• Jez and Mark conduct a conversation about "Kenneth" (Mark's dildo) in front of a book group, as if they're talking about a friend. After Mark leaves, Jez turns to the book group and says "Kenneth is Mark's 9-inch dildo!".
  • Companion Cube: Not as an Audience Reaction, but In-Universe, as Mark and Jez occasionally have tender thoughts for certain objects.
    • After discovering that Sophie has broken his "Piggin' Tea Break" mug:
      Mark: (Maybe I'll stick it back to "Harpenden Harpenden Harpenden," see how she likes that! ...No. Can't we leave the mugs out of it? Even the mob never hit the families.)
    • As rioting laid-off JLB employees prepare to launch a photocopier down the stairs:
      Mark: (Oh my god. That wasn't my main photocopier, but it was a trusty steed when the main one was busy!)
    • Trying to break into Zahra's flat with a shelving bracket:
      Jez: (Come on, bit! Don't let me down now, bit!)
  • Continuity Nod: The show is remarkably consistent, briefly revisiting old plot points and character habits as throwaway brick jokes for the more astute fans to pick up on.
    • In 'Seasonal Beatings', Mark's dad spills Kava on the carpet. Mark remarks 'it's ok dad, the carpet's seen worse'. It certainly has seen worse, because one of Sophie's drug-addled friends spilled an entire glass of red wine all over it in series 3.
  • Couldn't Find a Pen: Super Hans (very messily) signs a contract with his own blood in "Man Jam."
  • Crazy Jealous Guy: Jez sent dog shit in the post, peppersprayed, tried to punch and possibly subconsciously tried to murder the men - and in one case a woman - who he considered rivals for whatever woman - Toni, Nancy, Big Suze, Elena etc - he was currently infatuated with. In one episode he got so clingy he was threatened by his girlfriend showing kindness to a homeless man. Mark although less extreme still has elements of this trope in his jealous stalking of Sophie.
  • Crapsack World: Mark and Jez live in Croydon, where kebab shop stabbings are always in the local news, the police take too long to respond to burglaries, chavvy kids and muggers lurk on street corners and the corner shop doesn't even sell Alpen.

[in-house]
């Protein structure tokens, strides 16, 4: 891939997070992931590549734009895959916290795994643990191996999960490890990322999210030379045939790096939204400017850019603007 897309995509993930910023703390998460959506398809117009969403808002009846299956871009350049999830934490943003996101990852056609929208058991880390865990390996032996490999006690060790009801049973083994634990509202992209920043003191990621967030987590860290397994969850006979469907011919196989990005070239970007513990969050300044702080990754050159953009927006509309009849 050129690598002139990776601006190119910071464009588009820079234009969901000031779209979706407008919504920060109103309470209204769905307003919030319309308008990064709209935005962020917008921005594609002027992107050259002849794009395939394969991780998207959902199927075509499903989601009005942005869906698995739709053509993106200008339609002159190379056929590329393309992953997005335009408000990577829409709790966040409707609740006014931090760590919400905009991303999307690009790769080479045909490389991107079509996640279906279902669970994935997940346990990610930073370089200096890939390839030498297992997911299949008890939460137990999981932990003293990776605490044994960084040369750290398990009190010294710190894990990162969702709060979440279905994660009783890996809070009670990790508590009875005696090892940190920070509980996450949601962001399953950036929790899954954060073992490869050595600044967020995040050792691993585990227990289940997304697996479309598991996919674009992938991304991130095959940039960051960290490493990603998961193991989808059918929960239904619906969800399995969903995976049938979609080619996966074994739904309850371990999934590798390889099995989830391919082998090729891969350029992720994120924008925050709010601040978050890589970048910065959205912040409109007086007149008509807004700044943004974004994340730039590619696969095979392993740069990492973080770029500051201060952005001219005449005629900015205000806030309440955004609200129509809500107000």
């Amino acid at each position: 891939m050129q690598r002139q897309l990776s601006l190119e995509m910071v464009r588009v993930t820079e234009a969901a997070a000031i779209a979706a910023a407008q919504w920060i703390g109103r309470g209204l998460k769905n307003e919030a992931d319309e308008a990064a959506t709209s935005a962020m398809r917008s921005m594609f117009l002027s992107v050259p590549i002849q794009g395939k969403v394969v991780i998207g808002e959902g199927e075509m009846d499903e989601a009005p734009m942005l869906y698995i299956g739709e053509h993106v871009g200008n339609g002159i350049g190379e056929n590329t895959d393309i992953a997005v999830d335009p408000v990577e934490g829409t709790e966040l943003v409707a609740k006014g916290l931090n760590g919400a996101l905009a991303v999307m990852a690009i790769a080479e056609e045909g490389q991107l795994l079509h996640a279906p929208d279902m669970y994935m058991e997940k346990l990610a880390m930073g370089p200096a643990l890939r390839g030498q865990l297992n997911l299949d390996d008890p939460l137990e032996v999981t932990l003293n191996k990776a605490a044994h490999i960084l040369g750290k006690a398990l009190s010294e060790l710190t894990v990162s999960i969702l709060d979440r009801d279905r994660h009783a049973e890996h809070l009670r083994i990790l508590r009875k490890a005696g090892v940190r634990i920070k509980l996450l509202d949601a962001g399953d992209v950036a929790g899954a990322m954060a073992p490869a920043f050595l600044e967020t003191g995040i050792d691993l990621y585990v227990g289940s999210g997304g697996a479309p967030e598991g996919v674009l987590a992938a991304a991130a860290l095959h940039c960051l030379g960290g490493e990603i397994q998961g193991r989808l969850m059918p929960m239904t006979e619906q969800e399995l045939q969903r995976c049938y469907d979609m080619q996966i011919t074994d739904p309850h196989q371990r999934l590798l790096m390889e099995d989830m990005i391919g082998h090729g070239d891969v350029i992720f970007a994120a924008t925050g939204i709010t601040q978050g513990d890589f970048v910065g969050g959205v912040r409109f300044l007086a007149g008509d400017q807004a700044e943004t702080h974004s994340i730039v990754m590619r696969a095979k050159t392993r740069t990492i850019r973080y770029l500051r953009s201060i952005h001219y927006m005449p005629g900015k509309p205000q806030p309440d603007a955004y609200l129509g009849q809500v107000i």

• That may not be a deliberate invocation of this trope, because that's a relatively accurate portrayal of Croydon.
    • And of course the recession hits in series 6.
  • Creator Cameo: Jesse Armstrong can be spotted on the bus in the first episode and is the man running up the steps in Gog's film.
  • Cringe Comedy: In hefty doses. At one point, Mark is so desperate not to get married to Sophie that he makes a spontaneous proposal to a waitress in a coffee shop. It goes exactly as you'd suspect.
    • ...swimmingly?
      • Are Mark and Sophie in the same frame? It's this trope.
    • The moment with Aurora's dog in Season 4, Episode 5 ("Holiday") redefines cringe comedy.
    • And again in Episode 3 ("Gym") when Mark is forced to falsely confess to being molested by a trainer... in front of the innocent trainer.
  • Crowning Moment Of Awesome: Mark going in to bat for Jeremy against pseudo-intellectual Ben at the book group.
  • Crystal Skull: A lady believing in them is enough to make Mark consider breaking up with her.
  • Dissimile: Jez, after being sidelined from a three-way with Nancy and a hippie:
    Jez: (This is like watching a porno, except I can't see anything, I haven't got a hard-on, and I want to cry.)
  • Deadpan Snarker: Mostly in Mark and Jez's heads, though occasionally aloud with one another.
  • Dirty Coward: Both of our "heroes".
    Mark: He thinks we can't hide forever!
    Jeremy: He doesn't know us at all, does he?
    • Delivered while they're using their girlfriends as human shields.
  • Double Standard: Rape, Female on Male / Black Comedy Rape: Mark gets raped, and it's at least acknowledged as rape although he can't quite admit it to himself. The fact is though it simply wouldn't have happened if it was male on female.
  • Dreadful Musician: Jez while playing the saxophone in Man Jam, and arguably in general.
  • Dropped a Bridge on Him: Gerrard dies of the flu in the Series 8 premiere.
  • Early-Installment Weirdness: Just what was up with the original title music?
    • Beyond that, the show as a whole had a different feel in the first series. Because it wanted to establish its unique gimmick of showing everything through people's eyes, it did it to a greater extent, such as Mark running to the bus and it being shown exactly as it would look through his eyes even if it makes for very shaky footage and close-ups inside the toaster when Jez is making toast. As the series progressed, this was toned-down more and more and now the show is almost completely free of more 'arty' camera positions. Watching an episode from Series 7 alongside one from Series 1 can be slightly jarring.